SEATTLE, May 14 (UPI) -- High bisphenol A levels in mothers is linked with neurobehavioral abnormalities in infants, U.S. researchers suggest.
Dr. Sheela Sathyanarayana of Seattle Children's Research Institute says food may be the single largest source of exposure to BPA -- a synthetic chemical used in can linings, hard polycarbonate plastics such as baby bottles, and reusable cups and dental sealants.
"Pregnant women are often exposed to BPA in their daily lives," Sathyanarayana says in a statement. "It's important that they are aware of the potential sources of BPA, so they can take steps to avoid unnecessary exposures."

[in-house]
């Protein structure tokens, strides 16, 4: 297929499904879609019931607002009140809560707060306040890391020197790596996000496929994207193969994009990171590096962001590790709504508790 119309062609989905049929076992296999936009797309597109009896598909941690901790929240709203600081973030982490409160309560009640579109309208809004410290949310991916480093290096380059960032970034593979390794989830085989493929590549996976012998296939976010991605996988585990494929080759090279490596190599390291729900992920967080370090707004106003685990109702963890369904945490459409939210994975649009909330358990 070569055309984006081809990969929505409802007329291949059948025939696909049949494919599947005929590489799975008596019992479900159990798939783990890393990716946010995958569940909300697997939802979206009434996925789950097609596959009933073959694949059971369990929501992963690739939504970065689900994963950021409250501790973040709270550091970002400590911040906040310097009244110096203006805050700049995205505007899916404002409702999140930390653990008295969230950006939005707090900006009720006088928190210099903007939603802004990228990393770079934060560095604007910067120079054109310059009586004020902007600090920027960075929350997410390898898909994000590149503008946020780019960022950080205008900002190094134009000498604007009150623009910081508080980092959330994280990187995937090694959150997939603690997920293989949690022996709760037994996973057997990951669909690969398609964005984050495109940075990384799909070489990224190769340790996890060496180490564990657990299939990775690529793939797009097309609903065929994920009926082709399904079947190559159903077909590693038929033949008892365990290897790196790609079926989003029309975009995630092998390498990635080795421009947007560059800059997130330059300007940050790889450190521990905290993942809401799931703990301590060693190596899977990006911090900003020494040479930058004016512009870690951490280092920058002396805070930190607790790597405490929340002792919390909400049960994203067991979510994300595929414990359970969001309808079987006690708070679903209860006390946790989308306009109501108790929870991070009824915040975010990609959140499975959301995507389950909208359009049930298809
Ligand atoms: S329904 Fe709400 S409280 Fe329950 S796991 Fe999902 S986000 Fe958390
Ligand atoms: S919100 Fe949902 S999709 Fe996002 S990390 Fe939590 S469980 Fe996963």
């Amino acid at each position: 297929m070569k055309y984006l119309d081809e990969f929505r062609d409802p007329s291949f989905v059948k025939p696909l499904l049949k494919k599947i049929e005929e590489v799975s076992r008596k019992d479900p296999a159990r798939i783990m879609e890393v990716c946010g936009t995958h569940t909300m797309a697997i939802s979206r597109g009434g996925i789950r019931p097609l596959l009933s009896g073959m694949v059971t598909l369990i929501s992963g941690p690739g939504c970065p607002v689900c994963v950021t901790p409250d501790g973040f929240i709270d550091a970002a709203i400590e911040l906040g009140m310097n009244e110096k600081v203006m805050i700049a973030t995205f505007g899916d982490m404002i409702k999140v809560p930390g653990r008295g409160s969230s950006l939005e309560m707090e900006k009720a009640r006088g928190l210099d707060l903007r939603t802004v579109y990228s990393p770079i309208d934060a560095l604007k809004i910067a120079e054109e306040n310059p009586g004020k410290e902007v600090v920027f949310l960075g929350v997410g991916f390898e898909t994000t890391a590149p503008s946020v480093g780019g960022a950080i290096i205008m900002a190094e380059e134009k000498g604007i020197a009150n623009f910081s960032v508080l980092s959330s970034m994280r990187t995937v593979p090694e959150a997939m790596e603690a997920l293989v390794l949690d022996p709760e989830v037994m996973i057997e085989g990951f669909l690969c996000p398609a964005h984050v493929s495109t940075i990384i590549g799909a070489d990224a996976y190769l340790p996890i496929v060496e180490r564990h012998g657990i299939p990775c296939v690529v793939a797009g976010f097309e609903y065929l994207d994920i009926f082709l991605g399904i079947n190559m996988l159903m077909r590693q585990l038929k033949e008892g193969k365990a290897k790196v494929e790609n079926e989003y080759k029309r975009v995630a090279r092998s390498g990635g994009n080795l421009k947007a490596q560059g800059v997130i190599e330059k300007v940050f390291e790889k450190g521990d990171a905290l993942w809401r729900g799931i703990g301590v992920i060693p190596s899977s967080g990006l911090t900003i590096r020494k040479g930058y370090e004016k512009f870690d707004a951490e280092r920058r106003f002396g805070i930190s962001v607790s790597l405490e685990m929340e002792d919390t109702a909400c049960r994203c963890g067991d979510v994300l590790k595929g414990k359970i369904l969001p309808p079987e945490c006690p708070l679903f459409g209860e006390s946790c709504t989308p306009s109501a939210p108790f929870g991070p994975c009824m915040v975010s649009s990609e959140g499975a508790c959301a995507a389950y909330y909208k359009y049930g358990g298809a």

Sathyanarayana and co-investigators reported on a specific mother/infant pair from a larger study that examined BPA exposures in pregnant women and then examined their infants for neurodevelopmental outcomes. At 27 weeks of pregnancy, the mother had the highest reported urinary BPA concentration of anyone in the general population.
The findings are published in Environmental Health Perspectives.